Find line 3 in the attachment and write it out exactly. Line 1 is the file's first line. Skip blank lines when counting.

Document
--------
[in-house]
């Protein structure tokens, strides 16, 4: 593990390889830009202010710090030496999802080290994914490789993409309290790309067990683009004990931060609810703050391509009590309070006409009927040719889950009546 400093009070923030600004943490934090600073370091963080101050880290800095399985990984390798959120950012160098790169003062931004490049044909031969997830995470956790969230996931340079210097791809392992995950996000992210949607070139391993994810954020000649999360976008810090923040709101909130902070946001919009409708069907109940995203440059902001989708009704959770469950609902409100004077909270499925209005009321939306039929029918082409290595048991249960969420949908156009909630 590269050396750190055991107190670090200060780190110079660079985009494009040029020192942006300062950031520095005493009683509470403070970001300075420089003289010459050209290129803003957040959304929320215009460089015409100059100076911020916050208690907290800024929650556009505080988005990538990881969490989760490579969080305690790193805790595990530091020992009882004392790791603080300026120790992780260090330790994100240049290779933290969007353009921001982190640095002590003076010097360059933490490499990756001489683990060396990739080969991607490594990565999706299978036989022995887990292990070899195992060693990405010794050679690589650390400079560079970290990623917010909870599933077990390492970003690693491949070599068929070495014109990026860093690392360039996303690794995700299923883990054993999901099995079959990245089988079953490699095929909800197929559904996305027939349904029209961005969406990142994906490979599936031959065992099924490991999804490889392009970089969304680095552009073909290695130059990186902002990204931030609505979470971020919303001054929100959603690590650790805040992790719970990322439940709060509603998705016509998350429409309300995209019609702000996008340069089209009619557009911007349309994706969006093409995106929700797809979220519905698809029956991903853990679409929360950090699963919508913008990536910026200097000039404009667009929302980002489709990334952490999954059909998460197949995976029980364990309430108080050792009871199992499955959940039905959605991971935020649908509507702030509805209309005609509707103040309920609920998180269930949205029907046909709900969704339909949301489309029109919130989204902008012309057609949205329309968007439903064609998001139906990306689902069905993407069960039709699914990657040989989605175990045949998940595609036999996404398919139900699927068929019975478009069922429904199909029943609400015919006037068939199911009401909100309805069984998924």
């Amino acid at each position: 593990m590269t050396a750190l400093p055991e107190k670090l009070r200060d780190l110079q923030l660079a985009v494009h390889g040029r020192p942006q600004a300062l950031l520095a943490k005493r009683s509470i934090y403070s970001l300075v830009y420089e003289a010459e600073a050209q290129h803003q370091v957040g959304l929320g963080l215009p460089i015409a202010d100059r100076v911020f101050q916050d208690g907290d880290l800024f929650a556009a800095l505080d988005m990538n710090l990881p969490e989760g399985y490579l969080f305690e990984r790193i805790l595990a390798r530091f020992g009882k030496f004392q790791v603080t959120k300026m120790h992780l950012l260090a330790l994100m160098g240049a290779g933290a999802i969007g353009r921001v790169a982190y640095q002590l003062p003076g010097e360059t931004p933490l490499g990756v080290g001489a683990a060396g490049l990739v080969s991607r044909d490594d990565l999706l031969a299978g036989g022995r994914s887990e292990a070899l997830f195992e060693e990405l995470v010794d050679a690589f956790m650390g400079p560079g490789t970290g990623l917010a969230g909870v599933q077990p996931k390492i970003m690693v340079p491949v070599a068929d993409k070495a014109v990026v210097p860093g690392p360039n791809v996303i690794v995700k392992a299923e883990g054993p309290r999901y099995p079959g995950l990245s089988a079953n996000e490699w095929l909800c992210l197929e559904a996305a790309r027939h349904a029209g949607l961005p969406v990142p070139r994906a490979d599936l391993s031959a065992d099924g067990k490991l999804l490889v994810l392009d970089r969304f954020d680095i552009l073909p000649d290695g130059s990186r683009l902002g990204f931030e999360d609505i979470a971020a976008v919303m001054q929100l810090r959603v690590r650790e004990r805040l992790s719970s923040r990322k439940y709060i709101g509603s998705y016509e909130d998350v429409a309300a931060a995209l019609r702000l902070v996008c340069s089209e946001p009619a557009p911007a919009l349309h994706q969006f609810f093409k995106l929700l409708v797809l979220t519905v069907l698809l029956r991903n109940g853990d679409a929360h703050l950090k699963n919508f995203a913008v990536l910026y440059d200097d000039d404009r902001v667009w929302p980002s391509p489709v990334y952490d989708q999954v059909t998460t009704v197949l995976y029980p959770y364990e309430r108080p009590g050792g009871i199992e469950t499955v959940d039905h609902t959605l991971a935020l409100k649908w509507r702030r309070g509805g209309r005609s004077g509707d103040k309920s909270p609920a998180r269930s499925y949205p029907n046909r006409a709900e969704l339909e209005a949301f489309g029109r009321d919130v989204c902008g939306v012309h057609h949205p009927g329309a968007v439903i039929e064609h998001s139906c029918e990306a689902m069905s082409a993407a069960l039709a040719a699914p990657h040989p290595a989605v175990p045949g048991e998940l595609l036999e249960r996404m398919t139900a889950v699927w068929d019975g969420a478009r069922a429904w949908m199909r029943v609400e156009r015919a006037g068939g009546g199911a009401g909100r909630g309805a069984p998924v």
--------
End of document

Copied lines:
């Amino acid at each position: 593990m590269t050396a750190l400093p055991e107190k670090l009070r200060d780190l110079q923030l660079a985009v494009h390889g040029r020192p942006q600004a300062l950031l520095a943490k005493r009683s509470i934090y403070s970001l300075v830009y420089e003289a010459e600073a050209q290129h803003q370091v957040g959304l929320g963080l215009p460089i015409a202010d100059r100076v911020f101050q916050d208690g907290d880290l800024f929650a556009a800095l505080d988005m990538n710090l990881p969490e989760g399985y490579l969080f305690e990984r790193i805790l595990a390798r530091f020992g009882k030496f004392q790791v603080t959120k300026m120790h992780l950012l260090a330790l994100m160098g240049a290779g933290a999802i969007g353009r921001v790169a982190y640095q002590l003062p003076g010097e360059t931004p933490l490499g990756v080290g001489a683990a060396g490049l990739v080969s991607r044909d490594d990565l999706l031969a299978g036989g022995r994914s887990e292990a070899l997830f195992e060693e990405l995470v010794d050679a690589f956790m650390g400079p560079g490789t970290g990623l917010a969230g909870v599933q077990p996931k390492i970003m690693v340079p491949v070599a068929d993409k070495a014109v990026v210097p860093g690392p360039n791809v996303i690794v995700k392992a299923e883990g054993p309290r999901y099995p079959g995950l990245s089988a079953n996000e490699w095929l909800c992210l197929e559904a996305a790309r027939h349904a029209g949607l961005p969406v990142p070139r994906a490979d599936l391993s031959a065992d099924g067990k490991l999804l490889v994810l392009d970089r969304f954020d680095i552009l073909p000649d290695g130059s990186r683009l902002g990204f931030e999360d609505i979470a971020a976008v919303m001054q929100l810090r959603v690590r650790e004990r805040l992790s719970s923040r990322k439940y709060i709101g509603s998705y016509e909130d998350v429409a309300a931060a995209l019609r702000l902070v996008c340069s089209e946001p009619a557009p911007a919009l349309h994706q969006f609810f093409k995106l929700l409708v797809l979220t519905v069907l698809l029956r991903n109940g853990d679409a929360h703050l950090k699963n919508f995203a913008v990536l910026y440059d200097d000039d404009r902001v667009w929302p980002s391509p489709v990334y952490d989708q999954v059909t998460t009704v197949l995976y029980p959770y364990e309430r108080p009590g050792g009871i199992e469950t499955v959940d039905h609902t959605l991971a935020l409100k649908w509507r702030r309070g509805g209309r005609s004077g509707d103040k309920s909270p609920a998180r269930s499925y949205p029907n046909r006409a709900e969704l339909e209005a949301f489309g029109r009321d919130v989204c902008g939306v012309h057609h949205p009927g329309a968007v439903i039929e064609h998001s139906c029918e990306a689902m069905s082409a993407a069960l039709a040719a699914p990657h040989p290595a989605v175990p045949g048991e998940l595609l036999e249960r996404m398919t139900a889950v699927w068929d019975g969420a478009r069922a429904w949908m199909r029943v609400e156009r015919a006037g068939g009546g199911a009401g909100r909630g309805a069984p998924v």